Yes, because we'd all prefer to pay £300 for a device that plays movies and might get mauled by the kids when there is a £129 alternative that does the same thing.

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Anonymous Coward

Re: Education? More like car aftermarket...

>Yes, because we'd all prefer to pay £300 for a device that plays movies and might get mauled by the kids when there is a £129 alternative that does the same thing.

Original Poster didn't say they were intending to get a (new) New iPad, but rather they'd welcome price reductions in that segment due to increased competition (who wouldn't?). i.e, they're not ruling out the possibility that the release of this rumoured iPad will cause rivals to drop in price. Whether that happens remains to be seen. Seems they are hoping that maybe the £129 device becomes a £99 device.

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Re: Education? More like car aftermarket...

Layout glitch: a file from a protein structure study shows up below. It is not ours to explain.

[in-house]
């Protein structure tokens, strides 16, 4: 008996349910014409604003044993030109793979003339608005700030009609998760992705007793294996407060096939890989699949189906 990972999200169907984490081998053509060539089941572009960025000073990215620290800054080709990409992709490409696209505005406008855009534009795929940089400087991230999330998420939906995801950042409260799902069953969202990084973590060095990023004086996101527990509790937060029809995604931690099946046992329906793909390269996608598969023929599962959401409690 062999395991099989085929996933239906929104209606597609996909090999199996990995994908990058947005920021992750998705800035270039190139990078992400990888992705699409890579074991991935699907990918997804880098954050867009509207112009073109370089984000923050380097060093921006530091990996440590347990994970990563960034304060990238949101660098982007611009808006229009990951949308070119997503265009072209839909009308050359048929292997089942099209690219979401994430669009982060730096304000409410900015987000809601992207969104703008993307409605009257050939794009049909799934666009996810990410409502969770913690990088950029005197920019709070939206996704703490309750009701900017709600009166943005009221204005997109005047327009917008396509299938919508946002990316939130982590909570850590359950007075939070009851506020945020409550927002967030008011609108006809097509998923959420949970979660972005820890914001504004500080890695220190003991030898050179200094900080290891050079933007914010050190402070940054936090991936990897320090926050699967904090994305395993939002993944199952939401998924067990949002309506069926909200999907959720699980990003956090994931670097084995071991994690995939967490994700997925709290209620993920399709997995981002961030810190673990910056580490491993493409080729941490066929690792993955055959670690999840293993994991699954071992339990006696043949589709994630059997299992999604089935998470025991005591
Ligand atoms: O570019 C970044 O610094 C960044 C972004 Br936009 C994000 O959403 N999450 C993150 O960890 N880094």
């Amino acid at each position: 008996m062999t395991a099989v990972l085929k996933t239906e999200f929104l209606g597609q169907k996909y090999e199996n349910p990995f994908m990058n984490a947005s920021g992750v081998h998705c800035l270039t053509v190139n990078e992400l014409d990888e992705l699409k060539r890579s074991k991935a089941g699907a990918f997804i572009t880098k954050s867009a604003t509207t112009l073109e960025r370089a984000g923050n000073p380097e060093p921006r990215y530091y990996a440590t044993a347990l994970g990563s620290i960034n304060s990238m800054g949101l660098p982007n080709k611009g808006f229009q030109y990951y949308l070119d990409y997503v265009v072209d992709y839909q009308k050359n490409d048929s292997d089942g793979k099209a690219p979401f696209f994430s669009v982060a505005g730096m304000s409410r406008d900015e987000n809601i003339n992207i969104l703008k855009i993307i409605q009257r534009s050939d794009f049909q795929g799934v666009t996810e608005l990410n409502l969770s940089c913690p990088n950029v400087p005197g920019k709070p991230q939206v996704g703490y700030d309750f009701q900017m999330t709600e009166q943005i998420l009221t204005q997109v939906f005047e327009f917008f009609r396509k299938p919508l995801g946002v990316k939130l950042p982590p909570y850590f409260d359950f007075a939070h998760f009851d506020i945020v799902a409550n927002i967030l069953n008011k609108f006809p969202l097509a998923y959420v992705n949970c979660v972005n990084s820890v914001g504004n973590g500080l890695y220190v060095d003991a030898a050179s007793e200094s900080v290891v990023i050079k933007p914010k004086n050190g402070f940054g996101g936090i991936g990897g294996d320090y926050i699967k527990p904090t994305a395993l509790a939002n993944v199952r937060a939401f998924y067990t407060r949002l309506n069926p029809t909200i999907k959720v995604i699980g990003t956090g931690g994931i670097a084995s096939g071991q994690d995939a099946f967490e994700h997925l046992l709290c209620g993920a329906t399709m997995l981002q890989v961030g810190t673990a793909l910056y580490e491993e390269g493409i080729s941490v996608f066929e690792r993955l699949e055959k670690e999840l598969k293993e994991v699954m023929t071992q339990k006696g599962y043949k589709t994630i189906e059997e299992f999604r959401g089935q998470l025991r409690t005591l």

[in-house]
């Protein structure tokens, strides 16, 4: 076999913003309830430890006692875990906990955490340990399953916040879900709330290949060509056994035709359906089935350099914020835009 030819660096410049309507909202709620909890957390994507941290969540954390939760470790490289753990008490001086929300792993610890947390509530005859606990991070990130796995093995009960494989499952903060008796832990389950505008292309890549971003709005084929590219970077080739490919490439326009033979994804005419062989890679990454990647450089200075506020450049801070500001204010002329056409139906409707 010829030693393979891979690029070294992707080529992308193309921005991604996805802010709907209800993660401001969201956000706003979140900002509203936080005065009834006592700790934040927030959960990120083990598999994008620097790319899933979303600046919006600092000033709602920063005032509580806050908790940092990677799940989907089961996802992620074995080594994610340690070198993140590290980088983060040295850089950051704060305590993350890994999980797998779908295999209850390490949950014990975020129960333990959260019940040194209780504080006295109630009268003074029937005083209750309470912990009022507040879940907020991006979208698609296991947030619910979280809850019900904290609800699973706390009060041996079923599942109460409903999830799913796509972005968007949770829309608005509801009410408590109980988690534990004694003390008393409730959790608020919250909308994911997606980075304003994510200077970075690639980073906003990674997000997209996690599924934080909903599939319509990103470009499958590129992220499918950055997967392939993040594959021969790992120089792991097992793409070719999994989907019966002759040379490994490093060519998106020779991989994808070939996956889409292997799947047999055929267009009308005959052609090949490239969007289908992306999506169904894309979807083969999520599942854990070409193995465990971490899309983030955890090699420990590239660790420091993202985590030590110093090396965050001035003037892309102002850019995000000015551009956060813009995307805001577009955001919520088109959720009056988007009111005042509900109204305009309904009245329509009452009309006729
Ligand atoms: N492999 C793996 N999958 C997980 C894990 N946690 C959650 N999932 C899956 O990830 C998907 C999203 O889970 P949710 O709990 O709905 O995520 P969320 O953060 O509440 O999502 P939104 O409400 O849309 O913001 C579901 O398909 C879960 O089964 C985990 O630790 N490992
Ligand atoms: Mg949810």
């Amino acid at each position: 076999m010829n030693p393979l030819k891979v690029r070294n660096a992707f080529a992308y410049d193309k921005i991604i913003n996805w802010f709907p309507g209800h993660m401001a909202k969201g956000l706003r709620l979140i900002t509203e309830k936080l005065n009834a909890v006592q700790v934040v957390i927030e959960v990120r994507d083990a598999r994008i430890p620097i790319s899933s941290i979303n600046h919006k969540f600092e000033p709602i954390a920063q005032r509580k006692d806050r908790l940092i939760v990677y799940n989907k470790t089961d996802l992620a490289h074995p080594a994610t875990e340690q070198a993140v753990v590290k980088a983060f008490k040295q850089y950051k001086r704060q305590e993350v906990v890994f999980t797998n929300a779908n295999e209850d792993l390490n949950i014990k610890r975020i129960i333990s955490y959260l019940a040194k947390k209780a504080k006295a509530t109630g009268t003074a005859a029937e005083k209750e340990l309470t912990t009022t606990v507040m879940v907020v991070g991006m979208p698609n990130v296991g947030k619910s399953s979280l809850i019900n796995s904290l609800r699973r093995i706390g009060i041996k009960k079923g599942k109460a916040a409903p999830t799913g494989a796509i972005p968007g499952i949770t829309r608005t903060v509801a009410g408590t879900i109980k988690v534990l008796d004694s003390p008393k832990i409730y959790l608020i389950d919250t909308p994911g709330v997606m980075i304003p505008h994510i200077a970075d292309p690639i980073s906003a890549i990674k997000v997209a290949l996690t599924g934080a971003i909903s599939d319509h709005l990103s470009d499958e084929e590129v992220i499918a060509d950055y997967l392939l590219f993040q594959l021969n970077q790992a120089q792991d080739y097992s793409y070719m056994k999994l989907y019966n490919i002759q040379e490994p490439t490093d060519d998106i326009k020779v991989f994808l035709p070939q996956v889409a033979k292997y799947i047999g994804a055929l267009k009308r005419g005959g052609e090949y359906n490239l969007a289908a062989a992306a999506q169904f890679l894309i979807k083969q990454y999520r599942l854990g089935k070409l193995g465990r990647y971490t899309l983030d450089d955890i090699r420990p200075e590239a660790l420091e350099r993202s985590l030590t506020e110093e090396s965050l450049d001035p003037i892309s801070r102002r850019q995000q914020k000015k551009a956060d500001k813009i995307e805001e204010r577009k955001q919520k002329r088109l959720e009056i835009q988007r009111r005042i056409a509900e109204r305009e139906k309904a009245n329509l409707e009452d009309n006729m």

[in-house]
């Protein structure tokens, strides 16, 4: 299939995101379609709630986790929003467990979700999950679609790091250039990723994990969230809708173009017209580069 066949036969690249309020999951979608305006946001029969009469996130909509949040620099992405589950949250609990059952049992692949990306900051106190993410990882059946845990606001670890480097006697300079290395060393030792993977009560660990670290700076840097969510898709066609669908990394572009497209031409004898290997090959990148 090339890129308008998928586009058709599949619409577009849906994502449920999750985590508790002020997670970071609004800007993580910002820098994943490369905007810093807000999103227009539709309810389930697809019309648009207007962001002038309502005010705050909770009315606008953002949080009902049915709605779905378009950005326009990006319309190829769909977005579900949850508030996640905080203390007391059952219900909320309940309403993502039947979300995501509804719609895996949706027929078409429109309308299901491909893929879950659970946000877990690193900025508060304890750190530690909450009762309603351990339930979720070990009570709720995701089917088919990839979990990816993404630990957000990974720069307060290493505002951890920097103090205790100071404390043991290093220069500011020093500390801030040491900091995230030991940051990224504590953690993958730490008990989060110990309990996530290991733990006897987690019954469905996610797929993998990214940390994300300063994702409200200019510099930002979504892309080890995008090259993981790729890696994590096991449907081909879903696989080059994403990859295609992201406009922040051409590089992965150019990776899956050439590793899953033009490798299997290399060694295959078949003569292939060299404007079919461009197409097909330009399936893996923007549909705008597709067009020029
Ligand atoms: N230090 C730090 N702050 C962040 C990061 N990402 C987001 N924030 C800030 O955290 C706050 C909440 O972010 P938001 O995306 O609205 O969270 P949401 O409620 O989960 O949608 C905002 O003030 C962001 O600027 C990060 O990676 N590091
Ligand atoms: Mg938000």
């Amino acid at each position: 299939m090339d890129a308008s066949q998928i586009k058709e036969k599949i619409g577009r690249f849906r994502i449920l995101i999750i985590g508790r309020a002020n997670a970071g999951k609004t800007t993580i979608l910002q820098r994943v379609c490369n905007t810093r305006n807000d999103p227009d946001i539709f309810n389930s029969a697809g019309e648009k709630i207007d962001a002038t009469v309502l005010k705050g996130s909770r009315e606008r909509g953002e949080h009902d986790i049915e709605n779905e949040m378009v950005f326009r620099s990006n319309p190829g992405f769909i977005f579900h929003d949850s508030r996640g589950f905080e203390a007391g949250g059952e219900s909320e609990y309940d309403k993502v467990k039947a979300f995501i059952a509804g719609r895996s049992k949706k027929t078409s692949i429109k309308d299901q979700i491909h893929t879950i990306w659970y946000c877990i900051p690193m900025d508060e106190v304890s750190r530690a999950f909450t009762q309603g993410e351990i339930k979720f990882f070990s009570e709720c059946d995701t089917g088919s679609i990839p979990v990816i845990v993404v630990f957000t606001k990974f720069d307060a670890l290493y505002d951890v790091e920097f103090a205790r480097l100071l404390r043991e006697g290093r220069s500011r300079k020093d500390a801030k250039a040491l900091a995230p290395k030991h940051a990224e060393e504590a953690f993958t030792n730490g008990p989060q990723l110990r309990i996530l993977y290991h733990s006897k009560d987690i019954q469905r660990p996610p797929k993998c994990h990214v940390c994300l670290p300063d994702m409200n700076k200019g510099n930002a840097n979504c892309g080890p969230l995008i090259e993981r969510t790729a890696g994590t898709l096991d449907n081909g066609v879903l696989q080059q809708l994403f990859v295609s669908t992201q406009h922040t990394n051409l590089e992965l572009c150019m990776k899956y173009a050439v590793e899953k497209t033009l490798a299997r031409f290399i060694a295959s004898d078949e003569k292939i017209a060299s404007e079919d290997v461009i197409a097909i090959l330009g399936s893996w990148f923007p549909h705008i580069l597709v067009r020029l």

"Original Poster didn't say they were intending to get a (new) New iPad, but rather they'd welcome price reductions in that segment due to increased competition (who wouldn't?)."

New Ferraris don't make Honda drop their prices.

I'm pretty sure Apple aren't going to go for anything other than the top-of-the-line market.

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Re: Education? More like car aftermarket...

Amen to that. Or - god help us all - having conversation with the rest of the family. Something I look forward to with every long drive.

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Linux

Re: Education? More like car aftermarket...

Apple is no Ferrari.

Apple isn't even Honda.

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Anonymous Coward